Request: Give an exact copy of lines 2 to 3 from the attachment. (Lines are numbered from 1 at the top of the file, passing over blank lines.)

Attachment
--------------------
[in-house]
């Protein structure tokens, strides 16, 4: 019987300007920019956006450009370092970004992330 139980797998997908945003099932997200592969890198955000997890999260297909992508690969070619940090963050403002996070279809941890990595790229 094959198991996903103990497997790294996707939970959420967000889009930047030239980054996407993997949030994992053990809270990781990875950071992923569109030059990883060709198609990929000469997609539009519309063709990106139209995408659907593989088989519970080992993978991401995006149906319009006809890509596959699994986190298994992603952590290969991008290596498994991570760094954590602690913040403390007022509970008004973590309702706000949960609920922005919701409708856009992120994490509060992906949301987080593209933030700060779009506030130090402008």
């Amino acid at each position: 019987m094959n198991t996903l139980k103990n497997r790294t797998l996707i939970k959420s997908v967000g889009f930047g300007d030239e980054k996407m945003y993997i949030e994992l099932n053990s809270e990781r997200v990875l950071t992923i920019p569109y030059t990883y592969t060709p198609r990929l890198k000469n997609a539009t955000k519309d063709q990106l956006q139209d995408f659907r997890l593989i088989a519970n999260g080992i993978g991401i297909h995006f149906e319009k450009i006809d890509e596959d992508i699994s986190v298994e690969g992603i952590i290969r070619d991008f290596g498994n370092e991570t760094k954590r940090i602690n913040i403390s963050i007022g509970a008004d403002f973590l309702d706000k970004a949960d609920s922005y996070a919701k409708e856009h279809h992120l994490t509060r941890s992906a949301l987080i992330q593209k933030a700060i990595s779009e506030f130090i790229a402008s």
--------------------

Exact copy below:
């Protein structure tokens, strides 16, 4: 019987300007920019956006450009370092970004992330 139980797998997908945003099932997200592969890198955000997890999260297909992508690969070619940090963050403002996070279809941890990595790229 094959198991996903103990497997790294996707939970959420967000889009930047030239980054996407993997949030994992053990809270990781990875950071992923569109030059990883060709198609990929000469997609539009519309063709990106139209995408659907593989088989519970080992993978991401995006149906319009006809890509596959699994986190298994992603952590290969991008290596498994991570760094954590602690913040403390007022509970008004973590309702706000949960609920922005919701409708856009992120994490509060992906949301987080593209933030700060779009506030130090402008």
């Amino acid at each position: 019987m094959n198991t996903l139980k103990n497997r790294t797998l996707i939970k959420s997908v967000g889009f930047g300007d030239e980054k996407m945003y993997i949030e994992l099932n053990s809270e990781r997200v990875l950071t992923i920019p569109y030059t990883y592969t060709p198609r990929l890198k000469n997609a539009t955000k519309d063709q990106l956006q139209d995408f659907r997890l593989i088989a519970n999260g080992i993978g991401i297909h995006f149906e319009k450009i006809d890509e596959d992508i699994s986190v298994e690969g992603i952590i290969r070619d991008f290596g498994n370092e991570t760094k954590r940090i602690n913040i403390s963050i007022g509970a008004d403002f973590l309702d706000k970004a949960d609920s922005y996070a919701k409708e856009h279809h992120l994490t509060r941890s992906a949301l987080i992330q593209k933030a700060i990595s779009e506030f130090i790229a402008s």